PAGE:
Not that long ago, the stories of bidding wars were rampant: $200,000 over asking, $1.1 million for a bungalow priced at $700K, 12 offers, 18 offers, 24 offers… Well I’m pleased to report that for the most part, those days are over in the Toronto real estate market.
OK, truth be told, I was in a bidding war on Wednesday. And it was a condo. On the market for one day. And it is November, traditionally the start of the slower season. But the market is changing. Here’s a snapshot of how prices have changed over the last 3 years (and more importantly, by month in 2012):
Yes, you read that right. Overall prices in Toronto’s real estate market continued to go up in October.
BUT! I’m almost not comfortable calling it “the real estate market” anymore – because it seems that a few sub-markets have developed of late:
1 – The market for houses. Oh, the elusive house with a yard and a roof of one’s own. There still don’t seem to be enough houses to go around and a good house is almost always sold in a week. There have been some great houses on the market lately and while most continue to sell at or slightly over asking, we aren’t seeing sellers trying to generate bidding wars as often (by refusing to look at offers for 7 days) and when bidding wars are occurring, we’re seeing only a few people at the table.
2 – The market for lofts. Toronto folks continue to love unique character lofts in great locations and the market for lofts continues to be hot, hot, hot. In fact, I have buyers that I can’t find lofts for right now.
3 – The market for condos. Whether it was the natural progression of the market or the result of all that media hype, condo sales in Toronto have slowed considerably. In October 2012, condo sales were down 20%, listings were up 6.5% and prices were flat compared to the same time last year. Working in favour of condo owners is the rental situation in Toronto: we continue to experience historically low vacancy rates in the rental market, meaning rents in central Toronto are up significantly in the last 2 years and bidding wars for rentals are common (read: if you’re an investor, you can still be cash flow positive, so why would you want to sell?). In our next blog post, we’ll look at the condo market in detail (with more charts and figures than you can shake a stick at).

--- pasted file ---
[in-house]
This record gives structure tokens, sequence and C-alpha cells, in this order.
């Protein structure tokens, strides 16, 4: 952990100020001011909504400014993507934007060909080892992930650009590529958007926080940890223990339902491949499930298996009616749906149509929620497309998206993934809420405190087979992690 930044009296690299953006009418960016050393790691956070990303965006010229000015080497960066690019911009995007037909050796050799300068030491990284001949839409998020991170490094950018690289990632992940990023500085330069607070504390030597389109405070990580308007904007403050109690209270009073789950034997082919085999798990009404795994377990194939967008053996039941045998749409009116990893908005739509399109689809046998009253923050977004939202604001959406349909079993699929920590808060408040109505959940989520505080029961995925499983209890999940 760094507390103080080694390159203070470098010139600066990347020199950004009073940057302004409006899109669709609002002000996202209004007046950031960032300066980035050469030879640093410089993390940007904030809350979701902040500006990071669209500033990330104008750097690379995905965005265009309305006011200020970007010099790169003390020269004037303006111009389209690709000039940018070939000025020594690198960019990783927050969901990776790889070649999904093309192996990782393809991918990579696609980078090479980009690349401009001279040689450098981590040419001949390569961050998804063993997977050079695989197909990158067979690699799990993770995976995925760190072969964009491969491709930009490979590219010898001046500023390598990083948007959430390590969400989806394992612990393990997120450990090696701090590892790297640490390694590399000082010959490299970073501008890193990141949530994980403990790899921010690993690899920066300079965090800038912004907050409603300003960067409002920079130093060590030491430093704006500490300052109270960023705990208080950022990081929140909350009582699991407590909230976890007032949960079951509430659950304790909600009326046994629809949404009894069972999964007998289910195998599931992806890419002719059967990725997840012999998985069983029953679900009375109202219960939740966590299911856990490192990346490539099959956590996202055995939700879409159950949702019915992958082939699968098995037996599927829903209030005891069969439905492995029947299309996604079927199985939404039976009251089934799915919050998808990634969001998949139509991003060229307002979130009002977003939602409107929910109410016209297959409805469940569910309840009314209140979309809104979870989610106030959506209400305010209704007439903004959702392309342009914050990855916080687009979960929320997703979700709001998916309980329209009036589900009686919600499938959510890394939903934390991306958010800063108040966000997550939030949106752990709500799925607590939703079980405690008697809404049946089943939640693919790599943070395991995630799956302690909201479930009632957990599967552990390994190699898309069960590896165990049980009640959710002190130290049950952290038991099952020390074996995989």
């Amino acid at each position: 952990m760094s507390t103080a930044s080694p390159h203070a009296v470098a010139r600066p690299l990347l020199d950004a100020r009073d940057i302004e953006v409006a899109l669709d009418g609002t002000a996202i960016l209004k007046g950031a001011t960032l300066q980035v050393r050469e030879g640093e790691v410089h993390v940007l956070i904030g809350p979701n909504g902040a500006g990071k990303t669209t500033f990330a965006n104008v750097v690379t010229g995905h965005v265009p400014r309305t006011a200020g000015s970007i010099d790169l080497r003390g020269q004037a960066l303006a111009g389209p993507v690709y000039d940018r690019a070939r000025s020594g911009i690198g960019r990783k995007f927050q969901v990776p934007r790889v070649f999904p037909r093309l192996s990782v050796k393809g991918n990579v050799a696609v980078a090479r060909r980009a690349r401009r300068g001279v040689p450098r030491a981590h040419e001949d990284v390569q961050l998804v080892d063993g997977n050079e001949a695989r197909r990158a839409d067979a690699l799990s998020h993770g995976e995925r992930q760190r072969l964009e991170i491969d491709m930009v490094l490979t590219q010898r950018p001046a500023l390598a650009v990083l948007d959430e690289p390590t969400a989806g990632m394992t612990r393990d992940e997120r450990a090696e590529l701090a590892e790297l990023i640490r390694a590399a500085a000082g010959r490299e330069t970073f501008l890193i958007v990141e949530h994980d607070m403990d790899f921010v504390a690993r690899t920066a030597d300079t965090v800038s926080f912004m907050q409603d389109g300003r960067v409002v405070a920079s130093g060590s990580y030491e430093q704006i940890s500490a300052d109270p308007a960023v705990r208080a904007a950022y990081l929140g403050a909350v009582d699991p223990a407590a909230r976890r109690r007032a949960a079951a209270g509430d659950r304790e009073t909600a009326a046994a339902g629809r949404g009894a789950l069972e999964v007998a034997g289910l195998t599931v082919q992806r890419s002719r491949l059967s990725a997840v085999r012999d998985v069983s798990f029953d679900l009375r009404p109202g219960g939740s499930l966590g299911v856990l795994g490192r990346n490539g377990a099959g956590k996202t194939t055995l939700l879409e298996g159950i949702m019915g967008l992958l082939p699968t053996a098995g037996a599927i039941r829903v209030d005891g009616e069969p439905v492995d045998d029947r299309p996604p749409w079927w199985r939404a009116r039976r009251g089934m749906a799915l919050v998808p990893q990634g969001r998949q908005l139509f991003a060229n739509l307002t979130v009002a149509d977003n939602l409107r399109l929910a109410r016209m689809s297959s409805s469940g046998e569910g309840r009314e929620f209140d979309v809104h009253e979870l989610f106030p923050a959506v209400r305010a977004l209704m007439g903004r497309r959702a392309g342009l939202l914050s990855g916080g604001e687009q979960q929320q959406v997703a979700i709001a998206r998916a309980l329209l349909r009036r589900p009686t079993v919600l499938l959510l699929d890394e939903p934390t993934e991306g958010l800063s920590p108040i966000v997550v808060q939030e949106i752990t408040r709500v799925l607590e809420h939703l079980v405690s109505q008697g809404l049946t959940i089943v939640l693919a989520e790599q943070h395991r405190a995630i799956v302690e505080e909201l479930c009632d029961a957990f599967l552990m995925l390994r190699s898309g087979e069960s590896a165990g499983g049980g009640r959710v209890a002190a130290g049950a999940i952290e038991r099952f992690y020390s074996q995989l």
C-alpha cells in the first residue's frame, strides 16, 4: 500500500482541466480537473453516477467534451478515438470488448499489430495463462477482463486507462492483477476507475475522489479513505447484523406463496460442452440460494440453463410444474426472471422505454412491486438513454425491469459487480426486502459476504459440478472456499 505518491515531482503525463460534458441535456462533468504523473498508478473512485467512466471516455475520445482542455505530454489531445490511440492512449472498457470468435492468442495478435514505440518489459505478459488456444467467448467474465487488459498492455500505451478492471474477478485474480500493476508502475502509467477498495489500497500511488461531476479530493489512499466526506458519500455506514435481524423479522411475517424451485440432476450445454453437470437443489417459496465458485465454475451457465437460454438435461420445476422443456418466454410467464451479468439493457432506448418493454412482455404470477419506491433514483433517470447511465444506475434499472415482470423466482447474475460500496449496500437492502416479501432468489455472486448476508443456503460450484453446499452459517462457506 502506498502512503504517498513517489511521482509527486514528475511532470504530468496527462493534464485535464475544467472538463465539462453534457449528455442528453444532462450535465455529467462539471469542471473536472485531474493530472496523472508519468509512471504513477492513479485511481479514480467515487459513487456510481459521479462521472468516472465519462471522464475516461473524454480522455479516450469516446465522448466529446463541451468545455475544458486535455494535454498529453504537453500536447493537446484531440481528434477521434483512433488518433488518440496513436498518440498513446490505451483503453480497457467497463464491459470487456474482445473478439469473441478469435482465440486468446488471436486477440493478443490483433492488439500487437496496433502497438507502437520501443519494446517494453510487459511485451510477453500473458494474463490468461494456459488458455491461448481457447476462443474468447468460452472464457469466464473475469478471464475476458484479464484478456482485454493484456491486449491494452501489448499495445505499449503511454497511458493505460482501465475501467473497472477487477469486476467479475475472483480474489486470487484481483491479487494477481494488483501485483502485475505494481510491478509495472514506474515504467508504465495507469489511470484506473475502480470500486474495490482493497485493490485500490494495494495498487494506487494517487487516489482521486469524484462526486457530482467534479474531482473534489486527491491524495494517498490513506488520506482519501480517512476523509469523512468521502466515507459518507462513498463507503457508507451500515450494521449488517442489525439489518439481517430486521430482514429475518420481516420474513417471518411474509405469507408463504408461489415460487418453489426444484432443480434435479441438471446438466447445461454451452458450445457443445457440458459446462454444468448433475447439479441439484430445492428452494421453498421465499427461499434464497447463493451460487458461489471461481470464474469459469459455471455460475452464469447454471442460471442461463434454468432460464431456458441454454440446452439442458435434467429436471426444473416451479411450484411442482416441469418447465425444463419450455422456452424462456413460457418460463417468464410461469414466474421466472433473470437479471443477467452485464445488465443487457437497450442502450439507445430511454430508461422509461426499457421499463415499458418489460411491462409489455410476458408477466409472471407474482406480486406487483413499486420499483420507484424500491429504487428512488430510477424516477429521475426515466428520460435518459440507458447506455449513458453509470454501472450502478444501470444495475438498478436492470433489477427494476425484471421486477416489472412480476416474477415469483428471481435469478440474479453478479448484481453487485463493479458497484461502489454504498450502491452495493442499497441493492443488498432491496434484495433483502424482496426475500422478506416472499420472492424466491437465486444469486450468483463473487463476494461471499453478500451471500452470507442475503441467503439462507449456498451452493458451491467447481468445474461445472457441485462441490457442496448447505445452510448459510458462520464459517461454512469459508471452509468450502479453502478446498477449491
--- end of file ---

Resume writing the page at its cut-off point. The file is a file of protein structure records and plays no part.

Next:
So what’s next? November and December are traditionally slower months (as Canadians continue to deny that winter is coming by hiding in their homes and only venturing outside for emergencies). We’ve had a strong 2012 but it certainly appears that we are headed for a more balanced market, where the number of buyers and the number of sellers are more equal. That means fewer bidding wars, more houses and condos to choose from and opportunities for buyers that we haven’t seen in a while (and likely continued low interest rates).
The days of Sellers dictating terms and prices may be coming to an end, but given those Sellers usually turn around and become Buyers, that’s good news for everyone. Unsustainable price increases are fun in the short-term, but in the long-term, we all stand to lose.
The Canada Housing and Mortgage and Housing Corporation’s latest statement has forecasted general stability for 2013 in Canada’s resale housing market.